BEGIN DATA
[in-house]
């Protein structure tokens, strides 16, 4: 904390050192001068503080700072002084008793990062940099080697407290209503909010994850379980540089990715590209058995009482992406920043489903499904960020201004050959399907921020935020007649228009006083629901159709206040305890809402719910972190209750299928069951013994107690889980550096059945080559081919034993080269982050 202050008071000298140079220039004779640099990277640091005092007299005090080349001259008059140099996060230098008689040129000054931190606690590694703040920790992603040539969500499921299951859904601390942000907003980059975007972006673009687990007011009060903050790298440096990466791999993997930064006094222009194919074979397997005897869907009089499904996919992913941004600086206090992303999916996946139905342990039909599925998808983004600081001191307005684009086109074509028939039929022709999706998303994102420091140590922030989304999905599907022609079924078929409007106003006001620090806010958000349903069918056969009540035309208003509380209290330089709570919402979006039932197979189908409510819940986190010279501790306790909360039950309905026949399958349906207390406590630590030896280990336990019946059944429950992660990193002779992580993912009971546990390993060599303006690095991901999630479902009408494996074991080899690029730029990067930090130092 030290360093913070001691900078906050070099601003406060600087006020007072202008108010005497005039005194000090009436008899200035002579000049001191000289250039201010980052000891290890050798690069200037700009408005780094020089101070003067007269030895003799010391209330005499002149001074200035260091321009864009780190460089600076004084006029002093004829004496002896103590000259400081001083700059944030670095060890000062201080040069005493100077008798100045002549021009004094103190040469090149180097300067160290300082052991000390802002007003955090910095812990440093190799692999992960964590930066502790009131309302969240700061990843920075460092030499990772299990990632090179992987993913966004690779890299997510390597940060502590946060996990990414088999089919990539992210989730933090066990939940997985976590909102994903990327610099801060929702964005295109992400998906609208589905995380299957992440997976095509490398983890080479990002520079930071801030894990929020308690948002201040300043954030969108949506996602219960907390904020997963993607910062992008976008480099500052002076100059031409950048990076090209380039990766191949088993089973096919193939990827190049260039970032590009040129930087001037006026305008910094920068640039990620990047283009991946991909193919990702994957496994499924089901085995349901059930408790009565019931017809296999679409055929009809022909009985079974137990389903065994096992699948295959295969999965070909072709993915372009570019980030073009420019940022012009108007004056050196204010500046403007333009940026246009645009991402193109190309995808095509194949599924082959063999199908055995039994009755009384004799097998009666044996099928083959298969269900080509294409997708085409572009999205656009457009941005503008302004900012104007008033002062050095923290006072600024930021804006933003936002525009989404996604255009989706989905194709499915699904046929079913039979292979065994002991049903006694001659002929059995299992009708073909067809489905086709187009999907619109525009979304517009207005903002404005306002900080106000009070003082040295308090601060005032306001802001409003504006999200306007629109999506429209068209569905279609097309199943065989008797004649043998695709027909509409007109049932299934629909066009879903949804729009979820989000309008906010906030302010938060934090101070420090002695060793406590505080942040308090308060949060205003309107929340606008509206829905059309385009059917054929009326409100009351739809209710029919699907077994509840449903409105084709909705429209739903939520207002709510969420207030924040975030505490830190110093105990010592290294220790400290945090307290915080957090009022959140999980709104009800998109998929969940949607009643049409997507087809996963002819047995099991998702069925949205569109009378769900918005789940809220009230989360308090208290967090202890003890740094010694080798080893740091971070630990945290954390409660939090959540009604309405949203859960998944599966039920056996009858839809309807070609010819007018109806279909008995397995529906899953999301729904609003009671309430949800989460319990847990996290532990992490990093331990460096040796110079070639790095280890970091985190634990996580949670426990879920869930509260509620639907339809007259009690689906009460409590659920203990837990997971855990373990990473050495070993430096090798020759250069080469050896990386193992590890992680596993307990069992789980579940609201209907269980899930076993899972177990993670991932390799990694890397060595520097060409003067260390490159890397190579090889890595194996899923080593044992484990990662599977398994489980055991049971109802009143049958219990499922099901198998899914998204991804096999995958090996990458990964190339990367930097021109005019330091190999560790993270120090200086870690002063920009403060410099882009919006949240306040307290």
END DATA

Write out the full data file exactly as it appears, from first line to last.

[in-house]
């Protein structure tokens, strides 16, 4: 904390050192001068503080700072002084008793990062940099080697407290209503909010994850379980540089990715590209058995009482992406920043489903499904960020201004050959399907921020935020007649228009006083629901159709206040305890809402719910972190209750299928069951013994107690889980550096059945080559081919034993080269982050 202050008071000298140079220039004779640099990277640091005092007299005090080349001259008059140099996060230098008689040129000054931190606690590694703040920790992603040539969500499921299951859904601390942000907003980059975007972006673009687990007011009060903050790298440096990466791999993997930064006094222009194919074979397997005897869907009089499904996919992913941004600086206090992303999916996946139905342990039909599925998808983004600081001191307005684009086109074509028939039929022709999706998303994102420091140590922030989304999905599907022609079924078929409007106003006001620090806010958000349903069918056969009540035309208003509380209290330089709570919402979006039932197979189908409510819940986190010279501790306790909360039950309905026949399958349906207390406590630590030896280990336990019946059944429950992660990193002779992580993912009971546990390993060599303006690095991901999630479902009408494996074991080899690029730029990067930090130092 030290360093913070001691900078906050070099601003406060600087006020007072202008108010005497005039005194000090009436008899200035002579000049001191000289250039201010980052000891290890050798690069200037700009408005780094020089101070003067007269030895003799010391209330005499002149001074200035260091321009864009780190460089600076004084006029002093004829004496002896103590000259400081001083700059944030670095060890000062201080040069005493100077008798100045002549021009004094103190040469090149180097300067160290300082052991000390802002007003955090910095812990440093190799692999992960964590930066502790009131309302969240700061990843920075460092030499990772299990990632090179992987993913966004690779890299997510390597940060502590946060996990990414088999089919990539992210989730933090066990939940997985976590909102994903990327610099801060929702964005295109992400998906609208589905995380299957992440997976095509490398983890080479990002520079930071801030894990929020308690948002201040300043954030969108949506996602219960907390904020997963993607910062992008976008480099500052002076100059031409950048990076090209380039990766191949088993089973096919193939990827190049260039970032590009040129930087001037006026305008910094920068640039990620990047283009991946991909193919990702994957496994499924089901085995349901059930408790009565019931017809296999679409055929009809022909009985079974137990389903065994096992699948295959295969999965070909072709993915372009570019980030073009420019940022012009108007004056050196204010500046403007333009940026246009645009991402193109190309995808095509194949599924082959063999199908055995039994009755009384004799097998009666044996099928083959298969269900080509294409997708085409572009999205656009457009941005503008302004900012104007008033002062050095923290006072600024930021804006933003936002525009989404996604255009989706989905194709499915699904046929079913039979292979065994002991049903006694001659002929059995299992009708073909067809489905086709187009999907619109525009979304517009207005903002404005306002900080106000009070003082040295308090601060005032306001802001409003504006999200306007629109999506429209068209569905279609097309199943065989008797004649043998695709027909509409007109049932299934629909066009879903949804729009979820989000309008906010906030302010938060934090101070420090002695060793406590505080942040308090308060949060205003309107929340606008509206829905059309385009059917054929009326409100009351739809209710029919699907077994509840449903409105084709909705429209739903939520207002709510969420207030924040975030505490830190110093105990010592290294220790400290945090307290915080957090009022959140999980709104009800998109998929969940949607009643049409997507087809996963002819047995099991998702069925949205569109009378769900918005789940809220009230989360308090208290967090202890003890740094010694080798080893740091971070630990945290954390409660939090959540009604309405949203859960998944599966039920056996009858839809309807070609010819007018109806279909008995397995529906899953999301729904609003009671309430949800989460319990847990996290532990992490990093331990460096040796110079070639790095280890970091985190634990996580949670426990879920869930509260509620639907339809007259009690689906009460409590659920203990837990997971855990373990990473050495070993430096090798020759250069080469050896990386193992590890992680596993307990069992789980579940609201209907269980899930076993899972177990993670991932390799990694890397060595520097060409003067260390490159890397190579090889890595194996899923080593044992484990990662599977398994489980055991049971109802009143049958219990499922099901198998899914998204991804096999995958090996990458990964190339990367930097021109005019330091190999560790993270120090200086870690002063920009403060410099882009919006949240306040307290």